The U.S. Mission to South Africa hosted former senior NASA executive Jim Adams March 8-14, 2017, for a series of speeches and educational outreach programs around the country. Recently retired from NASA, Mr. Adams has more than 35 years of aerospace engineering experience.His visit was one of several academic exchange and professional development programs hosted by the U.S. Embassy throughout the year.These programs, sponsored by the U.S. Department of State, promote dialogue and encourage mutual understanding between Americans and South Africans.
Speaking with rapt audiences across South Africa, young and old alike enjoyed standing-room-only lectures during which Mr. Adams took questions about the existence of alien life forms and discussed the possibility of humans visiting Mars by 2035.This was Mr. Adams’ eighth visit to South Africa, which he commended for the Square Kilometer Array (SKA) project, noting it could act as a catalyst for science, technology and engineering business opportunities, jobs, and innovation.SKA has the potential to put Africa on the map as a world big data and analytics hub,rdquo; he said. Mr. Adams took an inclusive approach to space science, commenting, The competitive era of the ‘space race’ is over.My belief is that as we continue this age of innovation, that having people, not only Americans or Europeans but also Africans, especially South Africans educated in science, math and technology is extremely important.Otherwise, our advancements will begin to taper off.rdquo;
Mr. Adams addressed hundreds of students and aspiring scientists in the Eastern Cape March 8-12, including a sold-out lecture at Scifest in Grahamstown.He inspired learners with stories of the moon, Mars, and Pluto at Paterson and Walmer High Schools in Port Elizabeth, Uitenhage’s Science and Technology Centre, and Grahamstown’s Joza East township, as well as engineering students at NMMU, with a presentation about the development of robotics in space. He also participated in Scifest panel discussions in collaboration with SKA.It was Mr. Adams’ fourth visit to Scifest, and his popularity was recognized by Minister Naledi Pandor at Scifest’s opening ceremony.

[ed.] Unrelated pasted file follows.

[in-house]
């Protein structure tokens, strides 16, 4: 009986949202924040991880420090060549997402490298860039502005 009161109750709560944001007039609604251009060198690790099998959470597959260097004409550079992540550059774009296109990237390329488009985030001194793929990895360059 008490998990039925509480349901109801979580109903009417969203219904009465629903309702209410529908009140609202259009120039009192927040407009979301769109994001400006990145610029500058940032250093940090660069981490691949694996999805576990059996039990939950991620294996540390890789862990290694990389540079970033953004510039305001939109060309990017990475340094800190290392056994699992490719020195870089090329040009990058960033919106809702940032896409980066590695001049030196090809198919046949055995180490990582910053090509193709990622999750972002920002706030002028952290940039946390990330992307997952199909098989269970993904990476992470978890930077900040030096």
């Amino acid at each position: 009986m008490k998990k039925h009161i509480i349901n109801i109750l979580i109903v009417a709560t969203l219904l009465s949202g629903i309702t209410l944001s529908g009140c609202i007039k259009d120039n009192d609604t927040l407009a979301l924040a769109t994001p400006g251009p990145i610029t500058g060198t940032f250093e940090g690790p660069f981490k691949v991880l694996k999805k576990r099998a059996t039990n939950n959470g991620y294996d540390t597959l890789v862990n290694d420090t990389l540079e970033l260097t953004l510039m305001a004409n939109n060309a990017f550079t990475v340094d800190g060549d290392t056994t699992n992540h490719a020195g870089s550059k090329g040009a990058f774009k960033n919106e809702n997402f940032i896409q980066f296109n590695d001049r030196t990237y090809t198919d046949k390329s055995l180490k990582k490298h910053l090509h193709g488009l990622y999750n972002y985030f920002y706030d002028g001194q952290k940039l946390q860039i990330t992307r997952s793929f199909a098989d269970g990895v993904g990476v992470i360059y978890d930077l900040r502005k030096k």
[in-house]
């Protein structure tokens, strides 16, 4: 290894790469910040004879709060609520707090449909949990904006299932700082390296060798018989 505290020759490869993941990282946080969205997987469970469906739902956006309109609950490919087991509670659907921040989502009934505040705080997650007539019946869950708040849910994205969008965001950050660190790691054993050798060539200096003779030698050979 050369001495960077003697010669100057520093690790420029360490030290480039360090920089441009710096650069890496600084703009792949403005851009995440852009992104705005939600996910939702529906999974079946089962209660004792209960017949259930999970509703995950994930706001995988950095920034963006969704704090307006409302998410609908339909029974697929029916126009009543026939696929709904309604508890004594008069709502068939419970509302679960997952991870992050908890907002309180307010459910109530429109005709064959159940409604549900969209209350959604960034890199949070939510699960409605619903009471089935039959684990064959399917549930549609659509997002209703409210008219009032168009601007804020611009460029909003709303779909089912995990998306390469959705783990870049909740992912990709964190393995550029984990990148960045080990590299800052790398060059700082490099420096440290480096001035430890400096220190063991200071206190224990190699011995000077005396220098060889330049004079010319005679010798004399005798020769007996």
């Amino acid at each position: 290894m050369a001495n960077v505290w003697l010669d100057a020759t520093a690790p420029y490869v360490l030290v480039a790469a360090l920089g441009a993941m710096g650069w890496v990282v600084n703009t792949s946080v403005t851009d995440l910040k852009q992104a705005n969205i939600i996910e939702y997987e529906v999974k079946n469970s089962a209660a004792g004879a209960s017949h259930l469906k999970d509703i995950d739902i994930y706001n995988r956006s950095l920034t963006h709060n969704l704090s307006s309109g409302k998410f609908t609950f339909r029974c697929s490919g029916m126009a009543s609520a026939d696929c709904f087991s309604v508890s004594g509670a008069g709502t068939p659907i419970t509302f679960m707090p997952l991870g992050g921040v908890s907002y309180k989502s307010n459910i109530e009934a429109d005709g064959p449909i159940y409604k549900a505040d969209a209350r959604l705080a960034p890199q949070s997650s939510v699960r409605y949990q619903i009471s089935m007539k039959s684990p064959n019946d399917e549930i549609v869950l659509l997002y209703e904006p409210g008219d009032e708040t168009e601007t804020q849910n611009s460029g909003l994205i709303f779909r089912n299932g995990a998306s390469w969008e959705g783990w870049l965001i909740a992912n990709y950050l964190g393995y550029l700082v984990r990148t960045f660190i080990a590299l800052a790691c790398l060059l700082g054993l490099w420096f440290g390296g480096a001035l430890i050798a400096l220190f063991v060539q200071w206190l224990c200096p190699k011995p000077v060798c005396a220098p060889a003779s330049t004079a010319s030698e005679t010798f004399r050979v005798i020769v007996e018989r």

Mr. Adams spent March 13 in Pretoria with more than 1,000 students at Pretoria Technical High School and the U.S. Embassy’s Mae Jemison Science Reading Room in Mamelodi.He finished the day at the National Research Foundation, which hosted him for a lecture entitled Journeys into Space Science: Opportunities for Innovation.He reminded audiences of a quote from Nelson Mandela that also applies to space exploration:It always seems impossible until it’s done.rdquo;
In Johannesburg on March 14, Mr. Adams met students at Leap School 4 in Diepsloot for a presentation and question and answer session entitled Space Exploration: Past Present and Future.That evening, he joined Dr. Adriana Marais and Professor David Block at the Sci-Bono Discovery Center as part of the Center’s Speak 2a Scientistrdquo; series.Mr. Adams gave a presentation entitled Mars: How are we really going to get there?
Jim Adams retired from NASA in 2016, where he last served as Senior Executive in the Office of the Chief Technologist as the Agency Deputy Chief Technologist.Mr. Adams has extensive background in design, development and operations of both large and small-scale spacecraft missions as well as ground systems and infrastructure.His skills range across program/project management, acquisition, planning, implementation and execution.He has worked on over two-dozen successful currently operating space missions, received three NASA medals recognizing exceptional service and leadership including NASA’s Outstanding Leadership Medal.Mr. Adams holds a B.S. in Physics from Westminster College in New Wilmington, PA and a M.S. in Electrical Engineering from Villanova University in Villanova, PA.
Source: U.S. Embassy Pretoria, South Africa.